Comic Review: Art Ops

Mikee Riggs
3 min read
Art Ops
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Art is everywhere and it is always watching. That idea, while seeming odd, lends Art Ops a great twist. Human beings constantly search for beauty and meaning in art, but less often in actual life, despite the fact that art can only spring from life.

Art Ops, the new Vertigo title by Shaun Simon and Michael Allred, focuses on a secret organization that keeps all art under wraps. The premise behind the book taking that secret society/service idea and putting a surreal unique spin on it is to ask the questions: Is art alive? And if art is alive what can it do to us?

Our lead character in this world is Reggie Riot. Reggie’s mother Regina is the long-time leader of the Art Ops. Reggie was raised in a world where paintings coming to life and his mother happens to be in control of putting them back into the frame. Reggie grows up feeling disconnected from his parents—the father who disappeared and the mother that was never there—and finds himself a misfit living in the abyss of New York City. When his mother and the rest of Art Ops comes up missing, it is up to Reggie and The Body, a superhero pulled directly from the comics, to rescue Mona Lisa.

A big factor in what makes this book shine is the cast. The Body is stiff but still relatable as he tries to do his best while also trying to keep Reggie on the right path, all the while working on his cherished sitcom script. It is also a surprise that having Mona Lisa as a supporting character would pay off this well. She is not only enjoyable, but her continued presence helps to anchor the book in both the familiar and surreal. Along the way Reggie and Mona befriend a girl named Juliet, who goes by J. In this initial foray into the world of Art Ops, we barely scratch the surface of her story, but more will definitely add texture to the story down the line.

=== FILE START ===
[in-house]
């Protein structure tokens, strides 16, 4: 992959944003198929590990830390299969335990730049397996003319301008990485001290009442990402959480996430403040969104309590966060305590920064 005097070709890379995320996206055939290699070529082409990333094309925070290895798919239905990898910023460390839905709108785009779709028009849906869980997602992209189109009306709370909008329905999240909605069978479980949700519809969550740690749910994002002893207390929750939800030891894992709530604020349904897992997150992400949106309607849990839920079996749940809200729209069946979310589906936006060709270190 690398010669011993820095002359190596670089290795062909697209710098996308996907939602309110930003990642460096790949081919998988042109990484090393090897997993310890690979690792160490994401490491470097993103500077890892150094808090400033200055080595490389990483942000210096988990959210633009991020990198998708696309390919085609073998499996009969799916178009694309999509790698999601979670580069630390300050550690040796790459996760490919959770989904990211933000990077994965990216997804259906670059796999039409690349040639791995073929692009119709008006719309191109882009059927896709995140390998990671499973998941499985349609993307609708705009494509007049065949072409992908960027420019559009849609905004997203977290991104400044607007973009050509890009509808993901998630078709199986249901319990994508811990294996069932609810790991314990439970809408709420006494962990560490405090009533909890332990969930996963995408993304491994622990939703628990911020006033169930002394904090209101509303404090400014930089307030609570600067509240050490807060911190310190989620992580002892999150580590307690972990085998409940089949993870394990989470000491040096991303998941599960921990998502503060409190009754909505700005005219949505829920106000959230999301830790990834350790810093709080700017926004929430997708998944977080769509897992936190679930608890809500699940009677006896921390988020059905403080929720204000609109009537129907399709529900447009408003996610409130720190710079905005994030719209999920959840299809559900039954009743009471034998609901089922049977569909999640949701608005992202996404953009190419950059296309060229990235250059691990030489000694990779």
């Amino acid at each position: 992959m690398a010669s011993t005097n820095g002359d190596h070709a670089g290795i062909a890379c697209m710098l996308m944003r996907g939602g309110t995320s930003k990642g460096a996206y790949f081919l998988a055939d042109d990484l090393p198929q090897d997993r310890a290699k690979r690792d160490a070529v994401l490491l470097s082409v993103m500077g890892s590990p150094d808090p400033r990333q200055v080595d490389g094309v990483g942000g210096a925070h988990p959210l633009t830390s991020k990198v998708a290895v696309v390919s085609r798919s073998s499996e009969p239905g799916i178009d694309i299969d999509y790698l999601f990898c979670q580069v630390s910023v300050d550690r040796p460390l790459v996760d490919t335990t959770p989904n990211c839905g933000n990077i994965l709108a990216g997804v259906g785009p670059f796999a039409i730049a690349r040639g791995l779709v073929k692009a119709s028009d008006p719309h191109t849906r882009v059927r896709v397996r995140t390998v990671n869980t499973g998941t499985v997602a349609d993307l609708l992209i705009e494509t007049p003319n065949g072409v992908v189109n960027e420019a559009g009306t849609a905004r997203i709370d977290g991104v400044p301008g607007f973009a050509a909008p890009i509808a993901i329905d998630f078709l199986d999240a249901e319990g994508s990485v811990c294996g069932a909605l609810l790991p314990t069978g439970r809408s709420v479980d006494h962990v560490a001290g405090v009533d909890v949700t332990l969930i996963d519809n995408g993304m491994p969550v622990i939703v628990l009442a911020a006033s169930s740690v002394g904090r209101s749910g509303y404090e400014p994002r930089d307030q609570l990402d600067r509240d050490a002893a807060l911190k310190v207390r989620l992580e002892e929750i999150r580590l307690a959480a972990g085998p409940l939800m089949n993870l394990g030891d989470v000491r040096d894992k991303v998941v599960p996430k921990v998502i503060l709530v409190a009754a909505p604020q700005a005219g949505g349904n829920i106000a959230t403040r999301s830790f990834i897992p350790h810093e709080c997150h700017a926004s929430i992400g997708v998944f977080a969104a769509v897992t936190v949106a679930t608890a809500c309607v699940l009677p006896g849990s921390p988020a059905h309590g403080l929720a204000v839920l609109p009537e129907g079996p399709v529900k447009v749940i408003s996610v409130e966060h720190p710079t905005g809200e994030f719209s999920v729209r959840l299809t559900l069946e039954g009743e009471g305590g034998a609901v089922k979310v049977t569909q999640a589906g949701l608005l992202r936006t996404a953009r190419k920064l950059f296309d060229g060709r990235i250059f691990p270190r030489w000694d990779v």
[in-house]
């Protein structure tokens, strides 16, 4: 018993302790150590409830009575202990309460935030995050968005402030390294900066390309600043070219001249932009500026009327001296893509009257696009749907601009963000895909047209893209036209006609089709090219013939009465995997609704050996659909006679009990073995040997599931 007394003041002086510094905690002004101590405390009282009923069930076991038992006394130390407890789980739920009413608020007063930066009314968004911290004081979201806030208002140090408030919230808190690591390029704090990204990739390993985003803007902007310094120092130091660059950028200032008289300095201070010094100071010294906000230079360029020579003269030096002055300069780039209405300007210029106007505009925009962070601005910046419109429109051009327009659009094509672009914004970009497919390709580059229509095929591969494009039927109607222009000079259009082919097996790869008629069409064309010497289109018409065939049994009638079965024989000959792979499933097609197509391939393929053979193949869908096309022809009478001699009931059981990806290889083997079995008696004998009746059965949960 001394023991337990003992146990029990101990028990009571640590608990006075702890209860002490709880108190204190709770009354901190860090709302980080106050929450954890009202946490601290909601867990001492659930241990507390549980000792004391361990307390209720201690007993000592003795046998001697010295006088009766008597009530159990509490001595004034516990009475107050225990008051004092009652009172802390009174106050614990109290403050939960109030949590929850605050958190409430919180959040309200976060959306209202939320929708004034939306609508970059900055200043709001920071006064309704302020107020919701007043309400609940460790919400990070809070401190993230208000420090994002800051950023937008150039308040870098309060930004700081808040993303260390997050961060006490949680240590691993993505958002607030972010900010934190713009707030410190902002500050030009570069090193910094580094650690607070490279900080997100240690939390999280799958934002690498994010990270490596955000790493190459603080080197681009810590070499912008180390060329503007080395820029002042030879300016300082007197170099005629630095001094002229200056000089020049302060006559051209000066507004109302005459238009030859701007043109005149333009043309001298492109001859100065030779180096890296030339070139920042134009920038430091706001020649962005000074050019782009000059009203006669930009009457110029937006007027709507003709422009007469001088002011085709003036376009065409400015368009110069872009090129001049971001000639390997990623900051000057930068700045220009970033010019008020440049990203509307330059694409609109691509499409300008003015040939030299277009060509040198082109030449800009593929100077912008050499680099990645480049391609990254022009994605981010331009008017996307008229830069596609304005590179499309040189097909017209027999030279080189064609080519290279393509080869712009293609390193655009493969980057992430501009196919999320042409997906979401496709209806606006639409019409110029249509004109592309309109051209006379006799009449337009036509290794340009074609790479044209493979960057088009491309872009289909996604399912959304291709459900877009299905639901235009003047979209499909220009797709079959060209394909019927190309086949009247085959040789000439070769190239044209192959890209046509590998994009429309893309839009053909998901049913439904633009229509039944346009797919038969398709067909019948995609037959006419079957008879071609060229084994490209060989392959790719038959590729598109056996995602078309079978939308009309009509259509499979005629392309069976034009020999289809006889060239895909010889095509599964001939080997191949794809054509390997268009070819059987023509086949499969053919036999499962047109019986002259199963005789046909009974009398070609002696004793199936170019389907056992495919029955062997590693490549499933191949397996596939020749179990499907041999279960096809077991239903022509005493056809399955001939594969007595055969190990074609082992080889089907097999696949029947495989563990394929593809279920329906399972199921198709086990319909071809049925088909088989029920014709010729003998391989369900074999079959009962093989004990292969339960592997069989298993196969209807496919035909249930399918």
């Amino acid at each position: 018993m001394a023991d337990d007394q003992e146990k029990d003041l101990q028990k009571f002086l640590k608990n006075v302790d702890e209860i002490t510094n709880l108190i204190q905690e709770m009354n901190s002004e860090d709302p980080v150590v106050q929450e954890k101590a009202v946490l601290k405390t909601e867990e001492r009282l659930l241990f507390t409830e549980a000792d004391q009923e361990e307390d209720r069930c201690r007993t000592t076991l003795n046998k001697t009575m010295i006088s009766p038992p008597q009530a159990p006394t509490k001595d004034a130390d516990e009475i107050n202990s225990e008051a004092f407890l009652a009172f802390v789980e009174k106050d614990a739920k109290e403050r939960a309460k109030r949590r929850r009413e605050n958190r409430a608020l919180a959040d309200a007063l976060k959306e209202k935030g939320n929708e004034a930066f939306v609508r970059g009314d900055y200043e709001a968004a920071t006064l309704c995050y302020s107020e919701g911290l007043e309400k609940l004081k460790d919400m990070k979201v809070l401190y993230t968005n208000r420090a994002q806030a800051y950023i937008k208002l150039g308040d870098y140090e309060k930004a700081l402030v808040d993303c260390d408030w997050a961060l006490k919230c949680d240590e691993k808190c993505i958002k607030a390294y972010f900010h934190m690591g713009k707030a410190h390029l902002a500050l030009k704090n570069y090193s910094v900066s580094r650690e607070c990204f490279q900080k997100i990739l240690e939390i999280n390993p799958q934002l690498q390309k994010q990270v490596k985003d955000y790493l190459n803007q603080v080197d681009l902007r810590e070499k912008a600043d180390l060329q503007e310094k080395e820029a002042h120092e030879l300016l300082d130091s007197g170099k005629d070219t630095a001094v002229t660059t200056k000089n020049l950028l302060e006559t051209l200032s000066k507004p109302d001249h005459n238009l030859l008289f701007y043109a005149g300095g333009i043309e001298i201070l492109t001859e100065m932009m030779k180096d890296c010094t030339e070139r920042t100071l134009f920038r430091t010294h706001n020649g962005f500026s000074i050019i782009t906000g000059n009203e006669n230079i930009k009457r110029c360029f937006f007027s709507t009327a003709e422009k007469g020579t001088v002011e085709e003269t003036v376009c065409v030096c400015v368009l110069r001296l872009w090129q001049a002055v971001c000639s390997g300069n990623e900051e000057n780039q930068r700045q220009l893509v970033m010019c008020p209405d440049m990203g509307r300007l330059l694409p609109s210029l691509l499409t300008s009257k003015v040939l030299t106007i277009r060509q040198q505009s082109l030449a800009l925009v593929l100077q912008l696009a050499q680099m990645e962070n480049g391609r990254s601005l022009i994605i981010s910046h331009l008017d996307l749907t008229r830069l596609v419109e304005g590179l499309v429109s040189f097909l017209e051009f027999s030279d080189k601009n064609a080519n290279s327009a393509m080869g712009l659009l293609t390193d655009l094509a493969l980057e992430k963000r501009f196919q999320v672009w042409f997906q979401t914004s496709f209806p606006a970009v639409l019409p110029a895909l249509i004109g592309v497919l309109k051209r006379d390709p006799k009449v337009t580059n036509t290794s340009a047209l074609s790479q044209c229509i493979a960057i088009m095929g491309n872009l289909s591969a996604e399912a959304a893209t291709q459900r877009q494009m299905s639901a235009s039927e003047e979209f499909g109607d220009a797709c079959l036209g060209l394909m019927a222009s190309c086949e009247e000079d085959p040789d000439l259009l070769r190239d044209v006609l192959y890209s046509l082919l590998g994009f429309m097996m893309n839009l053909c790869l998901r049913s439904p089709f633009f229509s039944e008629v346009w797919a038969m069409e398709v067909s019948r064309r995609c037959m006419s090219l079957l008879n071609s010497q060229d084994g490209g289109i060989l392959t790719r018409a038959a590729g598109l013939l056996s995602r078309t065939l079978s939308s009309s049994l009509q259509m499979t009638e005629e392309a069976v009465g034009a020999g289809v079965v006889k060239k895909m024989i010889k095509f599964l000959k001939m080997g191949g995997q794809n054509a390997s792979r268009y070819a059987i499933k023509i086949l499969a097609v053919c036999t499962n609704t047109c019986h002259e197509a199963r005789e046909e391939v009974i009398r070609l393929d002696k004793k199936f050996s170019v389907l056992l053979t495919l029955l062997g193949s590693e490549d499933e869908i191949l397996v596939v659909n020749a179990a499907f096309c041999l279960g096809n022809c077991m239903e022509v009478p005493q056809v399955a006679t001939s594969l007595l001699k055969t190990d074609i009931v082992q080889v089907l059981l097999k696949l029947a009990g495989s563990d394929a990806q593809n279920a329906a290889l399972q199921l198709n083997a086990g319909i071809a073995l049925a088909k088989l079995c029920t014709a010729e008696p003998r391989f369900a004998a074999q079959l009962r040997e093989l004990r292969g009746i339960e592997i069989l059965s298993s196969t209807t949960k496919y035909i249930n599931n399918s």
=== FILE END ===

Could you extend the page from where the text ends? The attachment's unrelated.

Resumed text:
Written by Shaun Simon, the book never stays far from the weird and surreal. Shaun is no stranger to these worlds, having previously collaborated with Gerard Way on
The True Lives of the Fabulous Killjoys. Reading Art Ops, it becomes very clear what strengths and imagination Shaun brought to the previous project based on how vividly they surface here. Shaun has a knack for character development and humor. He adds an amazing sense of levity to the book, and this helps to not only compliment the art, but make the whole premise quite believable.

Speaking of the art, Michael Allred shines as usual. The subject matter of
Art Ops is tailor-made for Allred’s signature pop style. It goes hand-in-hand with the work he did on Red Rocket 7, while still having the kitsch and charm of Madman or iZOMBIE. Allred’s resume isn’t even necessary as the art jumps off the page and speaks for itself—it is as daring and kinetic as any of the famous works of art that the Art Ops team works with in this fantastical world.

Simon and Allred have created a world where anything can happen. Mona Lisa can sing in a punk band and the bathroom at CBGBs can maneuver through time and space. With this book Simon and Allred are truly creating a bonafide, lasting work of art.
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